Graduation Year


Document Type

Honors Thesis

Degree Name

Bachelor of Arts


Business Studies

Program or Major


Faculty Advisor

Elizabeth O'Hara


This thesis aims to provide a well-substantiated possible course of action for municipalities facing uncertain futures with their golf facilities. The trend of failing municipal golf courses has become prevalent since 2007, resulting in an overall decrease in the number of municipal facilities throughout the country. This is an unfortunate reality, as municipal golf plays a key role in introducing the sport to a racially and socio-economically diverse group of people, and has also played a crucial part in combatting golf’s traditional issues with racism and elitism. Ultimately, because of the accessibility and model of equality provided by municipal golf courses, municipalities are justified in investing in golf, despite questions of purpose and financial viability.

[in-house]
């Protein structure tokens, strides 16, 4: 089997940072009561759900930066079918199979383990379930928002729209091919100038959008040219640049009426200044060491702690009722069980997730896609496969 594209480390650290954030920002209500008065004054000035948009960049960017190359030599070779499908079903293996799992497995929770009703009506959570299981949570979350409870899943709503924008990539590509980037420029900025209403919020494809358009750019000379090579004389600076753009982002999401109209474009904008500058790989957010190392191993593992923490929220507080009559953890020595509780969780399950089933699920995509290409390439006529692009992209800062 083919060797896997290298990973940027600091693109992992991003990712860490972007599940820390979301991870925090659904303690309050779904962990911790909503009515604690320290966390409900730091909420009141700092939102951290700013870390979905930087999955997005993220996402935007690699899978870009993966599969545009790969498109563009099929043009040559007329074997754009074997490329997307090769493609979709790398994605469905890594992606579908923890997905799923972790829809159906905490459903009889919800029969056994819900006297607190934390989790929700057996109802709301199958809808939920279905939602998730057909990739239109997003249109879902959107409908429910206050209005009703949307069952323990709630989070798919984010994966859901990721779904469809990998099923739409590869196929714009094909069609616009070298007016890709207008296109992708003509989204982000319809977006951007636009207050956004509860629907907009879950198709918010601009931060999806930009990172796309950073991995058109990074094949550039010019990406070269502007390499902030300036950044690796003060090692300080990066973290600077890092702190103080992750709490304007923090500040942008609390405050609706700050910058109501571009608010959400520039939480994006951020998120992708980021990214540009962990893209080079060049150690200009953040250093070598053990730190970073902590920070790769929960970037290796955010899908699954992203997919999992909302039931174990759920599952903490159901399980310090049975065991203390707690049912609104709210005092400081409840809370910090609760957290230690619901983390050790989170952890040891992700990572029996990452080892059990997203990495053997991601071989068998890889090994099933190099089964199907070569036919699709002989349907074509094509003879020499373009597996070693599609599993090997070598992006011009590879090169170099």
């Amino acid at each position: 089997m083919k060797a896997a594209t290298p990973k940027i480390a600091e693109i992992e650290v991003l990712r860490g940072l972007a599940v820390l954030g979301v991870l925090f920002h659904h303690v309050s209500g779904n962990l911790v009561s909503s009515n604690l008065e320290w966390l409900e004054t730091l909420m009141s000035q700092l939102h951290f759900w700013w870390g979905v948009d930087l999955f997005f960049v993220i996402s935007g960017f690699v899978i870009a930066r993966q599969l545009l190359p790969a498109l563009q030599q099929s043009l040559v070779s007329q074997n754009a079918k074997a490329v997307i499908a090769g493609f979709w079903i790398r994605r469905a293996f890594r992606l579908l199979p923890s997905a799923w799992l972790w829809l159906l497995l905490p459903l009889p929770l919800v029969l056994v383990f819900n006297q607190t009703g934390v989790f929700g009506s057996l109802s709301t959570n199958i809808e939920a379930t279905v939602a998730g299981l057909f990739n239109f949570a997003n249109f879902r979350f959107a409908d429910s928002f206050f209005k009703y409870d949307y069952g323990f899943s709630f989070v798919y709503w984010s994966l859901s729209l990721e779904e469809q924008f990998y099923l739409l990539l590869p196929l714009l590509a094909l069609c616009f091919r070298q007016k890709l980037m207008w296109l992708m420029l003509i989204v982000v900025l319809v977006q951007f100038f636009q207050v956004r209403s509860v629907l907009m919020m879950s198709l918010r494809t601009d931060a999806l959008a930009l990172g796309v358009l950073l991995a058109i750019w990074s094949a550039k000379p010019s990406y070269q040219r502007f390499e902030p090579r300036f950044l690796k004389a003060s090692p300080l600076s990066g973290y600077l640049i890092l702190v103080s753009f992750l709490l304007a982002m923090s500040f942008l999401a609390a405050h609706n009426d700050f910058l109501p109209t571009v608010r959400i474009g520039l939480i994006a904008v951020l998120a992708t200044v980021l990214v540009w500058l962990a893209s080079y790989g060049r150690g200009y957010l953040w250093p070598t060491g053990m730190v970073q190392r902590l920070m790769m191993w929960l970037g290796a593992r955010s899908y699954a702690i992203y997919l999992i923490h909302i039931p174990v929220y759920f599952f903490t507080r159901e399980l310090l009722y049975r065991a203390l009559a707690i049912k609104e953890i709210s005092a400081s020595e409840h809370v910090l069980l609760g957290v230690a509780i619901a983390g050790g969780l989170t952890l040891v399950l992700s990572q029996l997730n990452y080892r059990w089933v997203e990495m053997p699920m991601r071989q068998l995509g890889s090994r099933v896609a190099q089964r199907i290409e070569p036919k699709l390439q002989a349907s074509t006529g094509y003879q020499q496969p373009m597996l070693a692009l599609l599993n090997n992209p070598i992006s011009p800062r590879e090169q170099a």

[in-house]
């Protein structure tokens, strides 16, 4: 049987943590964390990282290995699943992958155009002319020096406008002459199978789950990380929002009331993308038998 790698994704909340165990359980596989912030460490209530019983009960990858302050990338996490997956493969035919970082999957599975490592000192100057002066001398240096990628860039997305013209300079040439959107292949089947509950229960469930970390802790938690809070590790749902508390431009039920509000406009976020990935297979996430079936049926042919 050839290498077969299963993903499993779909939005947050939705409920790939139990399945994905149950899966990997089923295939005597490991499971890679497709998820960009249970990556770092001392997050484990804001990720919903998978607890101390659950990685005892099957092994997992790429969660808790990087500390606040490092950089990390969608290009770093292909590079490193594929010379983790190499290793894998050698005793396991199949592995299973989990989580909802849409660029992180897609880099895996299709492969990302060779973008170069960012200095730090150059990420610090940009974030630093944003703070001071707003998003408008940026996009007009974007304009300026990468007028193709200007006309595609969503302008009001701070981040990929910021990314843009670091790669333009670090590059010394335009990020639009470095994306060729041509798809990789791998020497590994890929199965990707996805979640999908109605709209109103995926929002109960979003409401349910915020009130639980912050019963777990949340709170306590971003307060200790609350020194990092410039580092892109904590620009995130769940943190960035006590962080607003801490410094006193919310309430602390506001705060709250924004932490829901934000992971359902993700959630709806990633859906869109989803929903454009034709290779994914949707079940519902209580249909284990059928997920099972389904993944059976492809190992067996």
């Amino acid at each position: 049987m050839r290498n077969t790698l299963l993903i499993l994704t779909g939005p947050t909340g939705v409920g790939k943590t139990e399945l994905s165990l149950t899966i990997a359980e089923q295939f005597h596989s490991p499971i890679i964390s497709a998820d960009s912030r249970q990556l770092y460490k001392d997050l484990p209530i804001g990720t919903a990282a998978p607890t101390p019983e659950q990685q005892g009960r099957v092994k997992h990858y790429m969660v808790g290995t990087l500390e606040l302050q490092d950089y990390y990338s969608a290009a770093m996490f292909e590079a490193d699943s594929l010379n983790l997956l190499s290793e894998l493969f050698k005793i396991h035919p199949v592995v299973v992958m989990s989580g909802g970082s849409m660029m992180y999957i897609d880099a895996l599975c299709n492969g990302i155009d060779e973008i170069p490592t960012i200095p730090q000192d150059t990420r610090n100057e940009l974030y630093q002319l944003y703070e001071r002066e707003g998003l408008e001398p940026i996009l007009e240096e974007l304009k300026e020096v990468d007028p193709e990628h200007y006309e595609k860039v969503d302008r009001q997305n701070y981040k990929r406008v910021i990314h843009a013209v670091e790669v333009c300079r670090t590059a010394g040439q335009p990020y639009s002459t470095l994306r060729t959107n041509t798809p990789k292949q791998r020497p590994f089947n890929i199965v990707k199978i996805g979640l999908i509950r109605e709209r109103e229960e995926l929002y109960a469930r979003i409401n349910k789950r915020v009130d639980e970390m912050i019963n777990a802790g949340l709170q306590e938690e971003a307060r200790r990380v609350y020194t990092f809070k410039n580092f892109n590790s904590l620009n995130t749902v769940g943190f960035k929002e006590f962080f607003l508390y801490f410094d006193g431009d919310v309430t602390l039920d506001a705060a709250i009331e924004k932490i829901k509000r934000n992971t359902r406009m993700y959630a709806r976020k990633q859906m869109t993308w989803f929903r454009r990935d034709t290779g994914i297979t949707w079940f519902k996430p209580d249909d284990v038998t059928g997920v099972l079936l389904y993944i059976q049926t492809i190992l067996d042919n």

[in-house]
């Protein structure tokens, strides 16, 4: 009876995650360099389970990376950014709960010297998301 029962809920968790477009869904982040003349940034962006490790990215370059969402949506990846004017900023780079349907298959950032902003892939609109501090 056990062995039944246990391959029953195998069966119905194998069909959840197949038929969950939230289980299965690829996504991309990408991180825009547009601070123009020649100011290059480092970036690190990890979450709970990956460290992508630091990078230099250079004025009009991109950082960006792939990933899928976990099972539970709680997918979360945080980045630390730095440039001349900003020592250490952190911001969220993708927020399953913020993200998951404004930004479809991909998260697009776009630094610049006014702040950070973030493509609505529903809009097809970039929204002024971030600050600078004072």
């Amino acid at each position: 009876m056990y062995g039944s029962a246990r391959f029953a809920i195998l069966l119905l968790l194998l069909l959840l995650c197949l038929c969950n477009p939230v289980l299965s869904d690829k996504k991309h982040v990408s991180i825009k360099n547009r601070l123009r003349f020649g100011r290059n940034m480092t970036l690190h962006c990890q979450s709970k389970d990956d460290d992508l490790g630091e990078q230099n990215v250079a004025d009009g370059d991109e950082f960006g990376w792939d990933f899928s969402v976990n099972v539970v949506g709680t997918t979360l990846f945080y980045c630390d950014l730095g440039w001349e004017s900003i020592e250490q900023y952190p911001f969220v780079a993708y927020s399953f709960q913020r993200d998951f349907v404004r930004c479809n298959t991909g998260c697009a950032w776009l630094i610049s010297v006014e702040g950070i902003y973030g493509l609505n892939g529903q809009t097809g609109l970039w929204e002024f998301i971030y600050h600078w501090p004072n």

Winter Park Golf Course, a nine-hole municipal facility in Winter Park, Florida provides a model for how other municipalities can invest and change their failing facilities to make them more successful from both a financial and accessibility standpoint. After undergoing a significant renovation in the mid-2010s, the previously-failing course now experiences a high amount of success. This success, which is evidenced by revenue that is nearly double what it was prior to the renovation, is because of a strategically designed golf course that caters to all types of players, as well as a number of events, organizations, and initiatives that welcome and benefit golfers and non-golfers in the community. The course’s leadership, as well as the changes to the physical design and creation of wide array of events, serve as important lessons for other municipalities. In the end, trying to follow certain aspects of the Winter Park model would serve struggling municipal courses well.

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Business Commons